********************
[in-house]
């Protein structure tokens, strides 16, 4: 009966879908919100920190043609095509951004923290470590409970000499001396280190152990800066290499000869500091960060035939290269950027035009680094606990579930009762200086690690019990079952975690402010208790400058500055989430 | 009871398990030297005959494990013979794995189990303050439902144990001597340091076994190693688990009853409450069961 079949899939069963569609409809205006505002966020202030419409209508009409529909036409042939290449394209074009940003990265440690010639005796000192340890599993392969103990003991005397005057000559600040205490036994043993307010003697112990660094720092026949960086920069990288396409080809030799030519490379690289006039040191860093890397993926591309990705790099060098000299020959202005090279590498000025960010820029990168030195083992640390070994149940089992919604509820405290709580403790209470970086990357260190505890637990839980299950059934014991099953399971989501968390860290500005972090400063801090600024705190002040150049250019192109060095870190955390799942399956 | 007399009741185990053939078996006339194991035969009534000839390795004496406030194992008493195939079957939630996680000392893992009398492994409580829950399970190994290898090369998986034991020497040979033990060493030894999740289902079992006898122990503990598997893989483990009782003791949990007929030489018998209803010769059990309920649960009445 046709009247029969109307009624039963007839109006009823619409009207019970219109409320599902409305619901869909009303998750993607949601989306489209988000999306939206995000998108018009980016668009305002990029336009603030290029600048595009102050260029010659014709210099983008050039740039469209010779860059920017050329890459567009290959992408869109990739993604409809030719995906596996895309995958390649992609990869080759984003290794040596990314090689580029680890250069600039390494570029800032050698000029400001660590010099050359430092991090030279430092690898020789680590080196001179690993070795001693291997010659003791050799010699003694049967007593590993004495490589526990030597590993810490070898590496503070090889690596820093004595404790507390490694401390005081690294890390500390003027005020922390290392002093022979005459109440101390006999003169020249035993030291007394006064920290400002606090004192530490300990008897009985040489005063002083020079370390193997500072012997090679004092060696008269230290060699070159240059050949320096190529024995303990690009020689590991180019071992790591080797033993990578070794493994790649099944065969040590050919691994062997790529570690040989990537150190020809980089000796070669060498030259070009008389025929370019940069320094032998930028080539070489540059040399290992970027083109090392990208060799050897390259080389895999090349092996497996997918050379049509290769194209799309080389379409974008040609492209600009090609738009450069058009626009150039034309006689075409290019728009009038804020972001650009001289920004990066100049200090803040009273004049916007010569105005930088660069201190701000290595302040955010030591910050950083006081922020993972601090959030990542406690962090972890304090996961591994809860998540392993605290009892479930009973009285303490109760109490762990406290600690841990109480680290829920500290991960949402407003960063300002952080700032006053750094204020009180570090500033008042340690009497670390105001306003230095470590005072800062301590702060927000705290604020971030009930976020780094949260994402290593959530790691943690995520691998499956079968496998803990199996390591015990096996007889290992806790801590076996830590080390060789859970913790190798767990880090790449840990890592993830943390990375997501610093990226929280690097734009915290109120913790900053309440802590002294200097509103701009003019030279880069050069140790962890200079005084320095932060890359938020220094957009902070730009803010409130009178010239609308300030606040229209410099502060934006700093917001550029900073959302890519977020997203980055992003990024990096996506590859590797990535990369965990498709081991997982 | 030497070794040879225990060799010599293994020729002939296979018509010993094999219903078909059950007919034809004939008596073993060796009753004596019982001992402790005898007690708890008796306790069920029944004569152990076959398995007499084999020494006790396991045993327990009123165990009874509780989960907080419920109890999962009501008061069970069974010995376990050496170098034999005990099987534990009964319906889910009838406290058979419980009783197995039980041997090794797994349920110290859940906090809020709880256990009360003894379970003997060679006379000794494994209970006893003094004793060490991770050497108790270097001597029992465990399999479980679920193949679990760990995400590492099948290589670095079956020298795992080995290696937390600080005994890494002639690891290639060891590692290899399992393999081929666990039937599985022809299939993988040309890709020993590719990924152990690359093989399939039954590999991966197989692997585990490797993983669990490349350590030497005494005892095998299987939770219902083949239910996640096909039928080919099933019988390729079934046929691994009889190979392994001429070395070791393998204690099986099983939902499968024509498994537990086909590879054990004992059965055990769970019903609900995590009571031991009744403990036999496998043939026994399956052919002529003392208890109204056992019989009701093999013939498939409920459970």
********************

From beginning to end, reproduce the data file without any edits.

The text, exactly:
[in-house]
């Protein structure tokens, strides 16, 4: 009966879908919100920190043609095509951004923290470590409970000499001396280190152990800066290499000869500091960060035939290269950027035009680094606990579930009762200086690690019990079952975690402010208790400058500055989430 | 009871398990030297005959494990013979794995189990303050439902144990001597340091076994190693688990009853409450069961 079949899939069963569609409809205006505002966020202030419409209508009409529909036409042939290449394209074009940003990265440690010639005796000192340890599993392969103990003991005397005057000559600040205490036994043993307010003697112990660094720092026949960086920069990288396409080809030799030519490379690289006039040191860093890397993926591309990705790099060098000299020959202005090279590498000025960010820029990168030195083992640390070994149940089992919604509820405290709580403790209470970086990357260190505890637990839980299950059934014991099953399971989501968390860290500005972090400063801090600024705190002040150049250019192109060095870190955390799942399956 | 007399009741185990053939078996006339194991035969009534000839390795004496406030194992008493195939079957939630996680000392893992009398492994409580829950399970190994290898090369998986034991020497040979033990060493030894999740289902079992006898122990503990598997893989483990009782003791949990007929030489018998209803010769059990309920649960009445 046709009247029969109307009624039963007839109006009823619409009207019970219109409320599902409305619901869909009303998750993607949601989306489209988000999306939206995000998108018009980016668009305002990029336009603030290029600048595009102050260029010659014709210099983008050039740039469209010779860059920017050329890459567009290959992408869109990739993604409809030719995906596996895309995958390649992609990869080759984003290794040596990314090689580029680890250069600039390494570029800032050698000029400001660590010099050359430092991090030279430092690898020789680590080196001179690993070795001693291997010659003791050799010699003694049967007593590993004495490589526990030597590993810490070898590496503070090889690596820093004595404790507390490694401390005081690294890390500390003027005020922390290392002093022979005459109440101390006999003169020249035993030291007394006064920290400002606090004192530490300990008897009985040489005063002083020079370390193997500072012997090679004092060696008269230290060699070159240059050949320096190529024995303990690009020689590991180019071992790591080797033993990578070794493994790649099944065969040590050919691994062997790529570690040989990537150190020809980089000796070669060498030259070009008389025929370019940069320094032998930028080539070489540059040399290992970027083109090392990208060799050897390259080389895999090349092996497996997918050379049509290769194209799309080389379409974008040609492209600009090609738009450069058009626009150039034309006689075409290019728009009038804020972001650009001289920004990066100049200090803040009273004049916007010569105005930088660069201190701000290595302040955010030591910050950083006081922020993972601090959030990542406690962090972890304090996961591994809860998540392993605290009892479930009973009285303490109760109490762990406290600690841990109480680290829920500290991960949402407003960063300002952080700032006053750094204020009180570090500033008042340690009497670390105001306003230095470590005072800062301590702060927000705290604020971030009930976020780094949260994402290593959530790691943690995520691998499956079968496998803990199996390591015990096996007889290992806790801590076996830590080390060789859970913790190798767990880090790449840990890592993830943390990375997501610093990226929280690097734009915290109120913790900053309440802590002294200097509103701009003019030279880069050069140790962890200079005084320095932060890359938020220094957009902070730009803010409130009178010239609308300030606040229209410099502060934006700093917001550029900073959302890519977020997203980055992003990024990096996506590859590797990535990369965990498709081991997982 | 030497070794040879225990060799010599293994020729002939296979018509010993094999219903078909059950007919034809004939008596073993060796009753004596019982001992402790005898007690708890008796306790069920029944004569152990076959398995007499084999020494006790396991045993327990009123165990009874509780989960907080419920109890999962009501008061069970069974010995376990050496170098034999005990099987534990009964319906889910009838406290058979419980009783197995039980041997090794797994349920110290859940906090809020709880256990009360003894379970003997060679006379000794494994209970006893003094004793060490991770050497108790270097001597029992465990399999479980679920193949679990760990995400590492099948290589670095079956020298795992080995290696937390600080005994890494002639690891290639060891590692290899399992393999081929666990039937599985022809299939993988040309890709020993590719990924152990690359093989399939039954590999991966197989692997585990490797993983669990490349350590030497005494005892095998299987939770219902083949239910996640096909039928080919099933019988390729079934046929691994009889190979392994001429070395070791393998204690099986099983939902499968024509498994537990086909590879054990004992059965055990769970019903609900995590009571031991009744403990036999496998043939026994399956052919002529003392208890109204056992019989009701093999013939498939409920459970």